Nigeria’s tortuous march to 5G service
It is a standard approach globally for regulatory authorities not to regulate technology rather encourage its advancement, against this backdrop that telecommunications operators kept adopting the latest technologies aimed at enhancing service provisions.
Since the licensing of Global System for Mobile communications (GSM) in Nigeria, we have experienced upgrade from 2G to 3G then 4G and now looking to 5G.
These upgrades come with investments in either switches, base transceiver stations among others.
Nigeria operators have had its peculiar experience in upgrading to new technology occasioned by the operating environment as well as compactable devices for the latest technology.
Today, not many of GSM subscribers are enjoying the 4G service that 5G is coming seen as the technology of the future as it powers machine to machine communications, IoT among others.
According to Oladipo Raji, President/CEO, InfraFocus Technologies, “deploying 5G is different, it is not like upgrading from 3G to 4G. For any operator to provide 5G service such will have to invest in infrastructure, change substantial equipment at base stations.
“5G is the power to the edge and to that extent it is expensive to deploy the service.”
Corroborating Raji on deploying of 5G is a different ball game, Engr. Olusola Teniola, managing director, Phase 3 Telecoms, said: “Deploying 5G services is a totally different experience entirely.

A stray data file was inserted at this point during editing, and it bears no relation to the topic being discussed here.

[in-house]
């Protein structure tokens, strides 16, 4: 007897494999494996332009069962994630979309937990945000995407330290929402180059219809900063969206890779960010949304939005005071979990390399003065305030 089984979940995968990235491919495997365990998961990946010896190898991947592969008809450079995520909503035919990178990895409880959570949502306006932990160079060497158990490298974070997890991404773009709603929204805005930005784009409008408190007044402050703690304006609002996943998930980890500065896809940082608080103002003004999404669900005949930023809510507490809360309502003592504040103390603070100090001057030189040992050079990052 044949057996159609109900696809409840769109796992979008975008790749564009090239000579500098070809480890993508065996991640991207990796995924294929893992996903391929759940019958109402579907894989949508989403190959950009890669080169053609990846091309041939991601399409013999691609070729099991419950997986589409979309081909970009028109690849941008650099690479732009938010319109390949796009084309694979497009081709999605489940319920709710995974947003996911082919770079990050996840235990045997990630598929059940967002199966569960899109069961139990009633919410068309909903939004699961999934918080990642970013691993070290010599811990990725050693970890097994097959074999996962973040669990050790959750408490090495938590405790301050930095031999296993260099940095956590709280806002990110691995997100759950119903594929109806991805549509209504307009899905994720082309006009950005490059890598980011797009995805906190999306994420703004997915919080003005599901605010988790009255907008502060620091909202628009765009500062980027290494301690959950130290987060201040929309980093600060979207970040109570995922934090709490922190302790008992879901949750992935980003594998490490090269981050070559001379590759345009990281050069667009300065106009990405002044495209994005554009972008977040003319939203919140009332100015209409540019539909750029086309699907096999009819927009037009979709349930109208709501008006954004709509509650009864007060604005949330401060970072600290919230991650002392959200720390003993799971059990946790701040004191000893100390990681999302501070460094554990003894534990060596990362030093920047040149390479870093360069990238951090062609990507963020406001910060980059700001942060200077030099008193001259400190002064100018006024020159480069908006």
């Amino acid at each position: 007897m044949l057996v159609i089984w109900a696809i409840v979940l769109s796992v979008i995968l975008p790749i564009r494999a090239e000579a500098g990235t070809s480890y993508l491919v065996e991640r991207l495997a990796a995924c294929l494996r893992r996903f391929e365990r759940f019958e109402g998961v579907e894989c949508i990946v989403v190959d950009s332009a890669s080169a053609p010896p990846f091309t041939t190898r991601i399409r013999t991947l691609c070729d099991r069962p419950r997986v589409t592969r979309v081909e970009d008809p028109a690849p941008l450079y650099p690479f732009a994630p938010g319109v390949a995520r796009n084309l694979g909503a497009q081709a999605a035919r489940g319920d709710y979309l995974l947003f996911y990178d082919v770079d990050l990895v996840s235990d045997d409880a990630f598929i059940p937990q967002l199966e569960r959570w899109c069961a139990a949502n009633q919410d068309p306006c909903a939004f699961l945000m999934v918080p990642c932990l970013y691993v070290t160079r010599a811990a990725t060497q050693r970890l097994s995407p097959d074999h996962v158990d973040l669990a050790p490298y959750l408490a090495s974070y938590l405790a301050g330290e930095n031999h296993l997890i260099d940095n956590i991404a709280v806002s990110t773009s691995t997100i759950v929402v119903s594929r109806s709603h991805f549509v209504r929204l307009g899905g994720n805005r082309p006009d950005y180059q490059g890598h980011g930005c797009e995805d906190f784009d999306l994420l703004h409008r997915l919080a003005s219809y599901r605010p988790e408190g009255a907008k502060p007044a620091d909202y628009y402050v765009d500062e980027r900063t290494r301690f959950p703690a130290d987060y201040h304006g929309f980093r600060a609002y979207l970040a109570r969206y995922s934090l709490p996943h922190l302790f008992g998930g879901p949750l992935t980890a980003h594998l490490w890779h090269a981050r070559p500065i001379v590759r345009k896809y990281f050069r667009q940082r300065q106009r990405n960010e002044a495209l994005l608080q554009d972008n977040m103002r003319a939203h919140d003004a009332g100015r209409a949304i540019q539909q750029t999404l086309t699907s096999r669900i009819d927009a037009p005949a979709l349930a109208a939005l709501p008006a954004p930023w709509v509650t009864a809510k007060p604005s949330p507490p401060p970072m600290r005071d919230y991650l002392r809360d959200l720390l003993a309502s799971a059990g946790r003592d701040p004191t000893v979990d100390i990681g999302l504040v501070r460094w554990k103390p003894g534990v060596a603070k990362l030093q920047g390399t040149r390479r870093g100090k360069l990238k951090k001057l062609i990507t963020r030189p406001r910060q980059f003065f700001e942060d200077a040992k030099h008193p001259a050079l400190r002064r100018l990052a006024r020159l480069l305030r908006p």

“The new paradigm is based on network slicing configured alongside the use cases that the network aims to enable. For instance, the provisioning of a robotic application or service will be different from augmented reality even though both services will be executing multiple use cases at any one instance.
“5G will also bring NFV/SDN to the fore as end-users will now have the ability to tweak a number of parameters at the end that will demand different QoS, CoS, Customer Experience and data usage from the network in real-time.
“The underlying differentiation is both in the RAN and edge of the network where the focus and underlying assumption is for a very high-speed end-to-end connection.
4G is a stepping stone to 5G. 5G will be a stepping stone to 6G in the future,” he said.
On the peculiarity of the Nigerian environment on deploying the technology, he said that the actual deployment of RAN and accompanying 5G equipment is relatively straightforward.
“The complexity lies in how the operators will derive value from the power of 5G when the full power of 4G is yet to be realised. Without the sophisticated demands being present over and above entertainment or infotainment, it is hard to find a valid mass-market use case that will be deployed to provide IoTs at an affordable price and a productivity use case that is unique to the Nigerian experience.
“If the evidence to date suggests that the fundamental building blocks such as ubiquitous broadband on the back of high-speed fiber/wireless are yet to be achieved, then until these are solved, 5G will be experimental at best in Nigeria until 2026,” he added.